Credit goes to Toronto Liberal Glenn Wheeler for taking Rob Silver's advice and beginning a grassroots discussion about a new possible Liberal-NDP coalition. I'm sure both a good number of Liberals and Dippers will not be happy with Mr. Wheeler today, but a little bit of open public agitation can turn an idea into a movement.
My problem with Wheeler's article is not so much the strategy but his rallying cry at the end: "People of conscience - NDP and Liberal - please stand up." That sentence demonstrates clearly the underlying arrogance that remains the Achilles heal of the Liberal Party and some elements of the NDP. To appropriate, or never forsake whatever the case maybe, conscience and in turn moral superiority as the sole property of one political entity demonstrates a significant political disconnect grounded in entitlement, formed by myth, ultimately reinforced by the assumption of manifest destiny that will derail any potential of future political success. Put simply, if the foundation of any Liberal-NDP coalition is "we are better people than them, we know best and we must get back into power," then the structure will be faulty.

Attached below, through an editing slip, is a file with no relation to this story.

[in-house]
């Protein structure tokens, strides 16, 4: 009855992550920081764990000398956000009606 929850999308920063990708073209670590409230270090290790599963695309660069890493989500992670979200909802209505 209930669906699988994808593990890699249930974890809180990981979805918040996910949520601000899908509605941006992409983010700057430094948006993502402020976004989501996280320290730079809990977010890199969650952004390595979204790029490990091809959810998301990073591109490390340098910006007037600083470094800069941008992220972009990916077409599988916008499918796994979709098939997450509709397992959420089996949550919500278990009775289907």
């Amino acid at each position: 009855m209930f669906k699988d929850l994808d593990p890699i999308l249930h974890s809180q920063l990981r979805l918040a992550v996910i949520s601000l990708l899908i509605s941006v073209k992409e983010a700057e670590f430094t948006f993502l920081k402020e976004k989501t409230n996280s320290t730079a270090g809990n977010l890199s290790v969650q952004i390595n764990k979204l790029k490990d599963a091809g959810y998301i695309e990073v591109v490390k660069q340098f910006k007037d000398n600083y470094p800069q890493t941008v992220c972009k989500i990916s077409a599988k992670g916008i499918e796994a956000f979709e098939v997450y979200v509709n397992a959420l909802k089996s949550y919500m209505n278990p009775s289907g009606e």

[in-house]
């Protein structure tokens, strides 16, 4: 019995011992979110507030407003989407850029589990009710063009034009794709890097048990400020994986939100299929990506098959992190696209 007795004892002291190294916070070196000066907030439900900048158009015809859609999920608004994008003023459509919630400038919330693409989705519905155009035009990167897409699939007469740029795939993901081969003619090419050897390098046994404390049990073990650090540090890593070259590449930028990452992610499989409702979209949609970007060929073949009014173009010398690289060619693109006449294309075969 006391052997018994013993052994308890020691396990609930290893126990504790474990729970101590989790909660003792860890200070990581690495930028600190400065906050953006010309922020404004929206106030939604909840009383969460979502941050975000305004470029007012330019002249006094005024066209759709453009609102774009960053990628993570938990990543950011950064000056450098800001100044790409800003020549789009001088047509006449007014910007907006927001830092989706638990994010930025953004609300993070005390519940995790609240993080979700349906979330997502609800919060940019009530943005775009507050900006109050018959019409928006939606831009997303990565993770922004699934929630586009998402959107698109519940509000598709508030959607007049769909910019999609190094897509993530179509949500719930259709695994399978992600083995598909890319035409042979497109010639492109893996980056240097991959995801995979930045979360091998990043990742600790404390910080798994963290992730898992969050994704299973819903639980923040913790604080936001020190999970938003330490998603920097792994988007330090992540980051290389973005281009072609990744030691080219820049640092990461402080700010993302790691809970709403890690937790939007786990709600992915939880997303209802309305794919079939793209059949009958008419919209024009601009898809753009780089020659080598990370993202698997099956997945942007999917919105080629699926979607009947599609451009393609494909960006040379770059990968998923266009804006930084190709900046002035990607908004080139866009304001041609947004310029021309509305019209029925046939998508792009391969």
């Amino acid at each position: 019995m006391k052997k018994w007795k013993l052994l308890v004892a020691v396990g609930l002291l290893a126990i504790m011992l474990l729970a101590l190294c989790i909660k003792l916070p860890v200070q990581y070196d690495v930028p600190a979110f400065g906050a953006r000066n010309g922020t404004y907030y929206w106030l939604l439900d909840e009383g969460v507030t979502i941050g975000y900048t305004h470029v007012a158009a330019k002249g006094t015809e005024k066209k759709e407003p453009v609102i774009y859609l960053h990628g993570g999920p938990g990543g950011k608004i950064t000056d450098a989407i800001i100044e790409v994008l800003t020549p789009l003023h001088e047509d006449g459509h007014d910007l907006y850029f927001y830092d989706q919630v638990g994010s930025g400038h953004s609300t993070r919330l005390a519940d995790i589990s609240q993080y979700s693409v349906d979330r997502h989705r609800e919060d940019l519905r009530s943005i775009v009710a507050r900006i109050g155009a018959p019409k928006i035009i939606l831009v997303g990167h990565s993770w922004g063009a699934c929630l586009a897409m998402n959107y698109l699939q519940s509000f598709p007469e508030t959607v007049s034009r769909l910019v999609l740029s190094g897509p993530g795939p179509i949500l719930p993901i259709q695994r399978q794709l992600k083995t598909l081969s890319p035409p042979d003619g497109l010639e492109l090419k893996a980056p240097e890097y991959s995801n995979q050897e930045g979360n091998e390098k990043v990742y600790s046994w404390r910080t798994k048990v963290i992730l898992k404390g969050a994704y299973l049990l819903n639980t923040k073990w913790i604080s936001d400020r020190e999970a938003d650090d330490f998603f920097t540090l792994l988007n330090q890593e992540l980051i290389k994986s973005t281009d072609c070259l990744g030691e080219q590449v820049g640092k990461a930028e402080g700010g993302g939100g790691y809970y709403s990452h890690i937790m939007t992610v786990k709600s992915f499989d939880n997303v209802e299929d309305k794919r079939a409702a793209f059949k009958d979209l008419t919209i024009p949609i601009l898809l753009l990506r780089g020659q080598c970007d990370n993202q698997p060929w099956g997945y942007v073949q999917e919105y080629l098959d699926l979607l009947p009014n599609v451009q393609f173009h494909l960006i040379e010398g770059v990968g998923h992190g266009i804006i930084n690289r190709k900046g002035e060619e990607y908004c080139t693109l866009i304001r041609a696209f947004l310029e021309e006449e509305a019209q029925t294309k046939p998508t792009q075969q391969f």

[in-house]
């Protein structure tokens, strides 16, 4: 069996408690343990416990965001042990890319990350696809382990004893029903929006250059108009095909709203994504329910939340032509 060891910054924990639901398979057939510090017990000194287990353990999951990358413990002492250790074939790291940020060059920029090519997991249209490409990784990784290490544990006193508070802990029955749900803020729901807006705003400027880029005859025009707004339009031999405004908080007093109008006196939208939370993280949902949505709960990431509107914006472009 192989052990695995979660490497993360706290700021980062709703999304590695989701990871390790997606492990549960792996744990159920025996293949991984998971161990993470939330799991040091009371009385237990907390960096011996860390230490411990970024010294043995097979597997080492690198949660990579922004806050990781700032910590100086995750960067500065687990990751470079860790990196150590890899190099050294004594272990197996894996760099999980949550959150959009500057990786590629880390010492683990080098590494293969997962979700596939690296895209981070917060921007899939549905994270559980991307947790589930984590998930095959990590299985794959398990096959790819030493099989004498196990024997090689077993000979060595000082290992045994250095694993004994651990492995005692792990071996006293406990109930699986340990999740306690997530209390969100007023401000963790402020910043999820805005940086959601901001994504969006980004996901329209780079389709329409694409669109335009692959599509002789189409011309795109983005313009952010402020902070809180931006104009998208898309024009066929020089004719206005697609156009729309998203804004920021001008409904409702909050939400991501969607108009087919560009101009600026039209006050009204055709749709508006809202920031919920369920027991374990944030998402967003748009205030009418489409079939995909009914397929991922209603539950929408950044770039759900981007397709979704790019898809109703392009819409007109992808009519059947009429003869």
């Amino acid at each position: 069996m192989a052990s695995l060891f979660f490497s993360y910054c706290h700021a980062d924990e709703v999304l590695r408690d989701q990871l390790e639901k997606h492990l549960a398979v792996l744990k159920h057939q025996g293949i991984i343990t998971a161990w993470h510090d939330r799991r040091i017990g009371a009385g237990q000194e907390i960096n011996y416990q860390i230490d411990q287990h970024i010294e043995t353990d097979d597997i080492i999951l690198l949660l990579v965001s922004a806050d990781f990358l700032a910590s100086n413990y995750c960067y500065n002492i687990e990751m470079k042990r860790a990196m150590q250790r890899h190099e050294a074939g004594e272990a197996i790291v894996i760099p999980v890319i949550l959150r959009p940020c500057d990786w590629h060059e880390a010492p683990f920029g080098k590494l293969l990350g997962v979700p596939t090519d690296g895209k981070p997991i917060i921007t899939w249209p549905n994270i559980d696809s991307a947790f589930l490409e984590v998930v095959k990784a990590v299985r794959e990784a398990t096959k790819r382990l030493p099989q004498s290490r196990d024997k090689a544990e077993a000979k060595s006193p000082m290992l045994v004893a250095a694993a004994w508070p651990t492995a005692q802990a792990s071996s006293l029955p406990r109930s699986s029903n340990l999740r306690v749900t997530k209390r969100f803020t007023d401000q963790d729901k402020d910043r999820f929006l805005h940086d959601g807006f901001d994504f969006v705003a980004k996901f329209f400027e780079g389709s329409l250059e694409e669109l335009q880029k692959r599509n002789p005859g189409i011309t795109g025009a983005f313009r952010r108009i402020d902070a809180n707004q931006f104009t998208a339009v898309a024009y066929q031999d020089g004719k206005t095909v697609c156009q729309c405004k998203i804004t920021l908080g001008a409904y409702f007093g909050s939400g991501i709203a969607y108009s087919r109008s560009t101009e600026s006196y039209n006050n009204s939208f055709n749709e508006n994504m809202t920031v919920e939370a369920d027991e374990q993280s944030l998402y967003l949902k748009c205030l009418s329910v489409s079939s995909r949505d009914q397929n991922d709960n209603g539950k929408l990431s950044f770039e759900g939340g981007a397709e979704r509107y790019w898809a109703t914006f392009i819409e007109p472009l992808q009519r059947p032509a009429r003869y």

Voters, it would seem, are less interested what they can do for a political party and more interested in what a party can do for them. That may seem obvious but it still astounds me that the Liberals in particular haven't figured this out. Much of Michael Ignatieff's troubles today come from the fact he represents the old, "father knows best" face of the Liberal Party. Come back to us, voters, because you should - it is your responsibility not ours. The days of political parties as national institutions may be gone. And any political entity - coalition or otherwise - with an assumptive, all-knowing, cocksure posture will not sell in this marketplace no matter the strength of their conscience.